SFM #108: USA. Paradise on Fire

Star Ferry Musing #108, Paradise on Fire

Written by Robert Wu for his family and friends

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Rim Fire

A gigantic forest fire has been raging for the last two weeks in the Sierra Madre mountains in California.  The drought this year causes the forest to be very flammable, and is only 30% under control as of today.  Some 4,000 fire fighters have been deployed to fight this inferno named Rim Fire.

(Los Angeles Times)

The wildfire creates huge plumes of smoke that obscure the blue sky.


As of today, 300 square miles of forest have been destroyed.  As this map shows, Rim Fire has crossed into the world famous Yosemite National Park.  Yosemite has been translated into Chinese as 優勝美地, pronounced you-sheng-mei-di, and the words mean Excellent Winningly Beautiful Land.  This Chinese translation captures the sound of Yosemite as well as the image of beautiful sceneries.

(Googles Maps)

Rim Fire has consumed 300 square miles of forest, equivalent to the total area of New York City.

(From web)

Alternatively, it consumed an area 2/3 the size of Hong Kong SAR.

(Hong Kong Government)

Ten Years Ago

When we visited Yosemite 10 years ago, we were as astounded by its beauty as when we saw it for the first time 30 years ago.  The glacial valley was covered by trees, and was watched over by the Half Dome in the distance.  When our car exited a tunnel and we suddenly saw this scene, we instinctively let out a “wow”.

This Yosemite valley is about 20 miles from the raging Rim Fire.  It would be a disaster if this paradise is destroyed by a fire.

As we drove around Yosemite ten years ago, we were surprised to see thick smoke rising up from the forest below.  We feared there was a wild fire and wanted to call the police to report the fire.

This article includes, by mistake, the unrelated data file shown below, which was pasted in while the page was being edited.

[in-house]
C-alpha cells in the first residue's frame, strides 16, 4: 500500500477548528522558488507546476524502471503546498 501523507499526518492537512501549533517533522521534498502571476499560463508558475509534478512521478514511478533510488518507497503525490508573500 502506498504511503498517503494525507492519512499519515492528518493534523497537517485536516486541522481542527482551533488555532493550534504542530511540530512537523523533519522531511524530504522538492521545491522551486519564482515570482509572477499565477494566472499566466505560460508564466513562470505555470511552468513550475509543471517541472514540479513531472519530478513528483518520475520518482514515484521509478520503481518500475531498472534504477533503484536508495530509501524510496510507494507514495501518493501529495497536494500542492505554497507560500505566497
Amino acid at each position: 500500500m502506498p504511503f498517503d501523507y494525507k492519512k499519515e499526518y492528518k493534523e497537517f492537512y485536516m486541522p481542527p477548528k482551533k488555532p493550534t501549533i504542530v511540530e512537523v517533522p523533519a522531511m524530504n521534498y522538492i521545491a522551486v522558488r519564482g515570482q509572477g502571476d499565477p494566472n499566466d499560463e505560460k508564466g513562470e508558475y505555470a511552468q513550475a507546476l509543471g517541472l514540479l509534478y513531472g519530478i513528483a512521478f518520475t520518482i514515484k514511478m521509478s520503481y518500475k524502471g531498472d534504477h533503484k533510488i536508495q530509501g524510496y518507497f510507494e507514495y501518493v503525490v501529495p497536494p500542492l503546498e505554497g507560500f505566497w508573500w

Then we found out it was a controlled burn carried out by the National Park Service.  To clear the forest floor of dead trees, fallen leaves, underbrush, and other debris that can accumulate into fuel for large fires, the Park Service periodically conducts controlled burns to remove them.  The controlled burn fires are relatively mild and would not ignite the mature trees.  They clear the forest floor to encourage new growths and result in more diverse fauna and flora.


We flew from New York to San Francisco yesterday.  At 30,000 feet altitude, the air temperature outside was 40 degrees below zero.  Frost formed on the plane’s windows, and thick white clouds floated below.

The pilot made an announcement that we were flying over Yosemite.  Looking at the cloud below, I noticed bluish and brownish smoke drifting up through the white fluffy clouds.

I remembered there was a huge Rim Fire wildfire in this vicinity.  The bluish and brownish smoke from Rim Fire filled the valleys in an endless sea of haze, causing air pollution hundreds of miles downwind.

This satellite photo shows how the wildfire smoke is affecting a large area downwind.  This satellite photo covers an area 200 by 230 miles.


Sharp rocky mountains were still visible in the late afternoon sun through the smoke.

The bluish and brownish smoke drifting among cumulus clouds formed a rare and interesting scene.


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Author: Robert Wu

Two engineering and one business degrees, all from NYU. National president of Organization of Chinese Americans, two terms. General manager of a multinational corporation in China. Retired but still active. Married to a wonderful wife, one son & one daughter.

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